8. Time to sample the produce with its lovely earthy texture and taste.

9. Add butter and eat! Even better, toast it. The flavour of the honey really comes out of this crispy delicacy!


See also Enzymes and Biotechnology and ethanol from fermentation (gcse chemistry revision notes)


IGCSE revision notes structure and function of enzymes KS4 biology Science notes on structure and function of enzymes GCSE biology guide notes on structure and function of enzymes for schools colleges academies science course tutors images pictures diagrams for structure and function of enzymes science revision notes on structure and function of enzymes for revising biology modules biology topics notes to help on understanding of structure and function of enzymes university courses in biological science careers in science biology jobs in the pharmaceutical industry biological laboratory assistant apprenticeships technical internships in biology USA US grade 8 grade 9 grade10 AQA GCSE 9-1 biology science notes on structure and function of enzymes GCSE notes on structure and function of enzymes Edexcel GCSE 9-1 biology science notes on structure and function of enzymes for OCR GCSE 9-1 21st century biology science notes on structure and function of enzymes OCR GCSE 9-1 Gateway  biology science notes on structure and function of enzymes WJEC gcse science CCEA/CEA gcse science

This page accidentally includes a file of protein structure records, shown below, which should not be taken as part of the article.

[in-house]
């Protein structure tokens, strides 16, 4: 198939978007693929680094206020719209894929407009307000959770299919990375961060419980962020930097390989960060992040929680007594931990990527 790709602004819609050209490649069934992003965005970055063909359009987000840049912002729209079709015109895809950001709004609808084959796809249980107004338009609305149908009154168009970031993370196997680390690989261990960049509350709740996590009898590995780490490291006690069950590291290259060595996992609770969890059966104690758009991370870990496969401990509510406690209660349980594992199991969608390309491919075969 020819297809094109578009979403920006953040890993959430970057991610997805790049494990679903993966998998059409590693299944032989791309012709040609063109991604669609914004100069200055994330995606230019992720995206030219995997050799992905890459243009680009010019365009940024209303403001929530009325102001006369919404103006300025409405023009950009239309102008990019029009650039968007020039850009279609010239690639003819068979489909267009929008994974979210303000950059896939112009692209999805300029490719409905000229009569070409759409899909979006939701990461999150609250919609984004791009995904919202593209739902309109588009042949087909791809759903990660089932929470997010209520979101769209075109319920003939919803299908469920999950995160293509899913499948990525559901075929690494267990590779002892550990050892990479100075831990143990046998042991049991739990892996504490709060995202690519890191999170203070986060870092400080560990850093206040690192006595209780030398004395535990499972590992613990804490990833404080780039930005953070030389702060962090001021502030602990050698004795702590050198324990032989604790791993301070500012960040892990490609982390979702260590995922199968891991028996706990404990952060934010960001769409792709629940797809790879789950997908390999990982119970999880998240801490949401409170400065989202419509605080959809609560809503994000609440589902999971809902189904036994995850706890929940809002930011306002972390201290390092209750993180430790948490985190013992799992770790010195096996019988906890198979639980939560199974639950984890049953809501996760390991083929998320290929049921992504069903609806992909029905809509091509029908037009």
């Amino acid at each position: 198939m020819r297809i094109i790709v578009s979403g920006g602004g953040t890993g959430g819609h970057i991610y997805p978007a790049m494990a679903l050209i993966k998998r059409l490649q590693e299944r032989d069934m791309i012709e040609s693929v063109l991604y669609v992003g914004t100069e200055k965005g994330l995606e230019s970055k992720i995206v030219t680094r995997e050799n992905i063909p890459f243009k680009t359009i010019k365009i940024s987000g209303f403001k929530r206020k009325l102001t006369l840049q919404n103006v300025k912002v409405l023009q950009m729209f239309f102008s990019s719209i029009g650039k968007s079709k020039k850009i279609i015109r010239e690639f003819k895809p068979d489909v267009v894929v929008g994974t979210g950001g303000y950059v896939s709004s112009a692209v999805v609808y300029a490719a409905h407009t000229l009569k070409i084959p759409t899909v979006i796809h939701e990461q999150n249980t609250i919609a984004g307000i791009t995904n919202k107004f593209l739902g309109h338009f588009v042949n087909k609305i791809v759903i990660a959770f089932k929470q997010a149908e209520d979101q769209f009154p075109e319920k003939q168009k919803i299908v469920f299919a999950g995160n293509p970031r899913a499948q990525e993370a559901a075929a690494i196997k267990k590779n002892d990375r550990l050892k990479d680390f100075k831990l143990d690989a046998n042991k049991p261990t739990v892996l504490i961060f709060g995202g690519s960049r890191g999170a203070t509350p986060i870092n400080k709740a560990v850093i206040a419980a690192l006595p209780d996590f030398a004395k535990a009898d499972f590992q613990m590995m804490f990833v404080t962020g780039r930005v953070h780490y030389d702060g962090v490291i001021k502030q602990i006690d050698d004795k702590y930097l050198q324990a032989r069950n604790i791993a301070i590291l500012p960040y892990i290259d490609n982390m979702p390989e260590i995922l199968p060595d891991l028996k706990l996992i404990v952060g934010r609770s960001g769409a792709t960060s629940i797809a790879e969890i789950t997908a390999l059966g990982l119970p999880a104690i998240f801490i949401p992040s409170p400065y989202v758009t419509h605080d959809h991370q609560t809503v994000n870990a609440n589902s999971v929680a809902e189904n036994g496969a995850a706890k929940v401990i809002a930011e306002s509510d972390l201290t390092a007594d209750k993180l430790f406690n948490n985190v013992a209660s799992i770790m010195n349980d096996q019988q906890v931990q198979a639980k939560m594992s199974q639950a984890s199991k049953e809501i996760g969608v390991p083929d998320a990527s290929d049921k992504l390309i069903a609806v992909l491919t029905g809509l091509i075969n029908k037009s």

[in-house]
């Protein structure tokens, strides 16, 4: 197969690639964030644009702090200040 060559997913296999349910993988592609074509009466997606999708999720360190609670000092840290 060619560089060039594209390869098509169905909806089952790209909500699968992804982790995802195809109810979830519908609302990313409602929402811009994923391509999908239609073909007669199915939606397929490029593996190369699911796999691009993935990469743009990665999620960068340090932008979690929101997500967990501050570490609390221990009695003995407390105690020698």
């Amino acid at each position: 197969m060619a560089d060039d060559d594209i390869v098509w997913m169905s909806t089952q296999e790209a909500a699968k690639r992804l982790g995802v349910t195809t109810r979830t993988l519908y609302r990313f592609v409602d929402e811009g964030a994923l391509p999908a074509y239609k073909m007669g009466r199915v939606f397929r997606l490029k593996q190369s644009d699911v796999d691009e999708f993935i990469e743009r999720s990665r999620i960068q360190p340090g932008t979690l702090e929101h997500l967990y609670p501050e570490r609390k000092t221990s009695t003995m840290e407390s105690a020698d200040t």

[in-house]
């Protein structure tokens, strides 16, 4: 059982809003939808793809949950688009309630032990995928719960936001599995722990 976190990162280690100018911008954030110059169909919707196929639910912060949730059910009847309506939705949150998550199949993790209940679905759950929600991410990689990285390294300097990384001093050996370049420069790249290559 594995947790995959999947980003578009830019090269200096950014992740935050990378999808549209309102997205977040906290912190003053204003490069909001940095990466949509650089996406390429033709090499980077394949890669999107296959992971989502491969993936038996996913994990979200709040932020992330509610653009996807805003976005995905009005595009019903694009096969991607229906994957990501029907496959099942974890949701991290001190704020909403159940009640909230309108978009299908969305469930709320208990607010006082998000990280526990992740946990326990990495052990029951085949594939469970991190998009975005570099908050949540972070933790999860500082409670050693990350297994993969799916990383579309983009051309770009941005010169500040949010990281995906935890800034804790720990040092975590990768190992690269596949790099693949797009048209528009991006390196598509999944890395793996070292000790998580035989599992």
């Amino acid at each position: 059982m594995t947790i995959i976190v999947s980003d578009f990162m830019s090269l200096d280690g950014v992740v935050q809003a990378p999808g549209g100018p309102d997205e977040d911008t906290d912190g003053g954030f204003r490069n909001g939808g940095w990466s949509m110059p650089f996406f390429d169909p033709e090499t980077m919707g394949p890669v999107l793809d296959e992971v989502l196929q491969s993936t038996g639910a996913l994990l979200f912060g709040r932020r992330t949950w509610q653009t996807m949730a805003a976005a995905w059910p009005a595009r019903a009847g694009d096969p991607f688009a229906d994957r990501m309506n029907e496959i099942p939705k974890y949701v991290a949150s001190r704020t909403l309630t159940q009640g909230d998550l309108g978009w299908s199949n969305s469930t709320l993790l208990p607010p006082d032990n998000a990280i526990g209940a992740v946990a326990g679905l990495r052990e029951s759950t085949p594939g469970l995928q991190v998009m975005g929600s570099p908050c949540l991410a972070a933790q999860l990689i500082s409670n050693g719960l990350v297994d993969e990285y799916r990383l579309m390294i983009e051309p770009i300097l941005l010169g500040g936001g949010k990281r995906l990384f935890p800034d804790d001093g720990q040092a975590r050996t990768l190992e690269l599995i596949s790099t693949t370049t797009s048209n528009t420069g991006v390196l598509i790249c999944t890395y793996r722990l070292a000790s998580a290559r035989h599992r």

KS3 SCIENCE QUIZZES ALPHABETICAL INDEX
GCSE grade 9-1 & IGCSE CHEMISTRY Doc Brown's Travel Pictures & Notes
ADVANCED LEVEL CHEMISTRY [SEARCH BOX] - see below
GCSE 9-1 Physics Revision Notes GCSE 9-1 Biology Revision Notes
All website content Dr Phil Brown 2000 onwards. All copyrights reserved on revision notes, images, quizzes, worksheets etc. Copying of website material is NOT permitted. Exam revision summaries and references to science course specifications are unofficial. Email doc b: chem55555@hotmail.com

 Doc Brown's Biology

*

 For latest updates see https://twitter.com/docbrownchem

 Have your say about doc b's website

TOP OF PAGE